This instructable was a small after school project that I created for some STEM Club students to make as part of our astronomy sessions. Learn about astronomy and electronics at the same time!

Materials and equipment
small cardboard box (shoe box)
Red electronics wire
Black electronics wire
5 mm White LEDs
100 ohm resistors
Small matrix circuit board
Printed picture of star constellation
Soldering iron, solder, flux
Heat/shrink wrap (optional)
9v  Switched battery holder/box
Mounting tape

Step 1: Prepare the Box

Take the box and glue the picture of your chosen constellation to the bottom of the box. You may need to reprint the picture so the constellation fits nicely within the area of the bottom of the box.

Following this you need to make approx 4mm holes in the bottom of the box where the stars of your chosen constellation are located. Some constellations have only a few stars. Others have many more. I recommend a constellation with about 8 - 12 stars, but this is up to you. A 9v battery should easily power up to 20 LEDs though you may need to choose the correct resisters for your LEDs.

Step 2: Cut Some Wire to Size

Cut a 200mm length of red wire and black wire.

Repeat this for every  LED you are going to use in your chosen constellation. I use The Big Dipper in this instructable which has 7 main stars. So I need 7 lengths of red and 7 lengths of black.

When you have done this strip approx 5 - 10mm of insulation from the wires and twist the ends to keep the strands tidy.

Step 3: Tinning the Wires


Next we need to tin the wires. This means we are going to coat the ends of the wires with some solder. This makes it easier to solder the wires to the LEDs and circuit board and also keeps the wire strands tidy.

To do this coat the bare ends of the wire with some flux. Then with a hot soldering iron pick up some solder and then draw the melted solder along the bare wire. Repeat this on all wires.

If you have not done any soldering before, you may need to check out a good guide.  There are a few on instructables. Try this one: https://www.instructables.com/id/How-to-solder/

Step 4: Solder the Wires to LEDs

Before we solder the wires, you need to know which wires, red or black are soldered to the correct part of the LED. Anode (+) or cathode (-). You can determine this by looking for the flat edge of the LED. This is the  negative terminal. It is also the shorter of the two terminals.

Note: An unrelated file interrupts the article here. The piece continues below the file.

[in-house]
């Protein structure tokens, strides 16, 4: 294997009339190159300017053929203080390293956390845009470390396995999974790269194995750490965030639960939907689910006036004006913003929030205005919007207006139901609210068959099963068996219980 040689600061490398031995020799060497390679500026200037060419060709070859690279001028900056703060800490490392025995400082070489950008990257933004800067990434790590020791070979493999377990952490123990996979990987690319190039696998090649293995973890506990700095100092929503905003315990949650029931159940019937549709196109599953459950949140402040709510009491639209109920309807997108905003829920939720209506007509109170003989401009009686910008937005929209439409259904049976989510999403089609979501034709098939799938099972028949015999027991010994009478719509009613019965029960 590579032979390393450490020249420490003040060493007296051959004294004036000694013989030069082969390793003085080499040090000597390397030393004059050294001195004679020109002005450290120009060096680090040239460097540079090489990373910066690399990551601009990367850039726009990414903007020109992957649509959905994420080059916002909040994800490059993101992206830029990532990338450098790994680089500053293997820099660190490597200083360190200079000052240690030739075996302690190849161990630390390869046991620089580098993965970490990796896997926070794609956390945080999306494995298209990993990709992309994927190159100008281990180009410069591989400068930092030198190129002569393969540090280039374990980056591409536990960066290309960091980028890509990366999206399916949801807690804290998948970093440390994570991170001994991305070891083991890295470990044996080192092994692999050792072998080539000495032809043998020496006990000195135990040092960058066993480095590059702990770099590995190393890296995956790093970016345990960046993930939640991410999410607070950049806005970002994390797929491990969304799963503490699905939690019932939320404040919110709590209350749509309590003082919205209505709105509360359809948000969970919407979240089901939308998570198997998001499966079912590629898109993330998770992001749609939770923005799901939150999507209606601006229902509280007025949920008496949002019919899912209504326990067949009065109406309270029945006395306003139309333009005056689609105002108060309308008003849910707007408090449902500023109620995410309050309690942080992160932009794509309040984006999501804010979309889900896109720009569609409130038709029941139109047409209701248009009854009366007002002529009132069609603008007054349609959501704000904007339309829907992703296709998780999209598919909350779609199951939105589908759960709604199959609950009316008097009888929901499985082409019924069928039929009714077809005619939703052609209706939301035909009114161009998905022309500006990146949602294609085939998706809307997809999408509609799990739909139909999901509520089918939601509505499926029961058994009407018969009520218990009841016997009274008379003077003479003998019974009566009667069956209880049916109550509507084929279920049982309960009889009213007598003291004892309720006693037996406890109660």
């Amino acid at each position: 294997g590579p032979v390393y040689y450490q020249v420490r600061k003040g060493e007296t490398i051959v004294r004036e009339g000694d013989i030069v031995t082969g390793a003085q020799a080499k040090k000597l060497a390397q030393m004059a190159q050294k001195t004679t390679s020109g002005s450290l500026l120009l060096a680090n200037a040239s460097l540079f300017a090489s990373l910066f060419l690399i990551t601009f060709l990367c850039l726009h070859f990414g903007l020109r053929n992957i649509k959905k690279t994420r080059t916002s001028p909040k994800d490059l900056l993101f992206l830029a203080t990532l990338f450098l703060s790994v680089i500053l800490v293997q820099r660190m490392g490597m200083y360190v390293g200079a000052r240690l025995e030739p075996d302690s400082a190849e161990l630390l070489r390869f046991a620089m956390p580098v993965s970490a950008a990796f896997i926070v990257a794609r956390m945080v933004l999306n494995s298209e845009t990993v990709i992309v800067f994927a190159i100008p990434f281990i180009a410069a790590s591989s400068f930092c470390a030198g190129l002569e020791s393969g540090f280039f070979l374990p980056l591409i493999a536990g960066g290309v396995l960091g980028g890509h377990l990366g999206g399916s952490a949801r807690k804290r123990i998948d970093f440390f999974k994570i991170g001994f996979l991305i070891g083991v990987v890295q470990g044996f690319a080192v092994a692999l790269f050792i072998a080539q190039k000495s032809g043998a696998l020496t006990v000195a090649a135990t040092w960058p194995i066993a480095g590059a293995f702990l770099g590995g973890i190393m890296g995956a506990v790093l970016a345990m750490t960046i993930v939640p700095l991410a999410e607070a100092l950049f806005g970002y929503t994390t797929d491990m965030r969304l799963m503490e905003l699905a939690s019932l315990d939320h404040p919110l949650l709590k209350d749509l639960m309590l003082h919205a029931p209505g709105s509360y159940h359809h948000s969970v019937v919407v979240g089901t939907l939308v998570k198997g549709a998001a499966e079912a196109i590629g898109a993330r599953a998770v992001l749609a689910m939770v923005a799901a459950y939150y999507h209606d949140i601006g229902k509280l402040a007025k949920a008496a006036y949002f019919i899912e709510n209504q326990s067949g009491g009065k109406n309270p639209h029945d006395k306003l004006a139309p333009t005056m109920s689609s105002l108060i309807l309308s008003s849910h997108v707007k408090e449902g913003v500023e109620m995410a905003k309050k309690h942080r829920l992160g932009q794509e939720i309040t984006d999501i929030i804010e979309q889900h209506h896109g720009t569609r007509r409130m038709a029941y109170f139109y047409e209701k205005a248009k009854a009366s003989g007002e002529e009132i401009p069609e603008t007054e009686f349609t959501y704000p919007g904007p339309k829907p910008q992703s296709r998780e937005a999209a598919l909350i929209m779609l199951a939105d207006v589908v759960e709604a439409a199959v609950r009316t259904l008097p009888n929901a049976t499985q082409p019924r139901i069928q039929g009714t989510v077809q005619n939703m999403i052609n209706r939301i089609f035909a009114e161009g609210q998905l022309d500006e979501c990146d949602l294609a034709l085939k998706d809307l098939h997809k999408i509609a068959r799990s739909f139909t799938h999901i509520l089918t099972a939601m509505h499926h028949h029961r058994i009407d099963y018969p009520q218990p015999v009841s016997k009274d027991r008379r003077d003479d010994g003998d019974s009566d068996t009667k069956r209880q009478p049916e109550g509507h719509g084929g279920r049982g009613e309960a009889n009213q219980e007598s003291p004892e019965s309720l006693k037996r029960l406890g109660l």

cathode (-) = black.
Anode (+) = red.

Solder the black wire to the cathode (-) and the red wire two the anode (+). You may want to shorten the LED  terminals to about 10mm to match the wires ends

Try to make the soldering as neat as possible so that you can slip some shrink wrap over the soldered connections. Once heated with the soldering iron it will shrink to insulate and hold the connection together. This is optional, though you must make sure the + or - do not touch.

You will need to repeat the tinning and soldering for the number of LEDs your chosen constellation has.  I have chosen Ursa Major (The Big Dipper) which had 7 major stars. Therefore I need 7 pairs of tinned red/black wires.

Solder the wires to the Remaining LEDs and shrink wrap soldered connections if desired.

Step 5: Create the Circuit Board

The circuit board is used to connect the LEDs to the power source. It is good practice to use resistors to maintain the correct amount of power to the LEDs. Otherwise the LEDs might blow. It is not advisable to do this project without resistors.

This circuit diagram shows 7 LEDs.  The LEDs are in parallel layout with a resistor of 100ohms. The LEDs wil be quite bright with 100ohms.

Take your piece of circuit board and place the resistors like this image. It does not matter which way you place the resistors.  All components are placed on the non copper side. All soldering is done on the copper side. The copper helps the solder adhere to the circuit board.

Solder these on the reverse side being careful to solder to that copper strip only.
Trim any excess off of the resistors leaving a nice clean soldered join.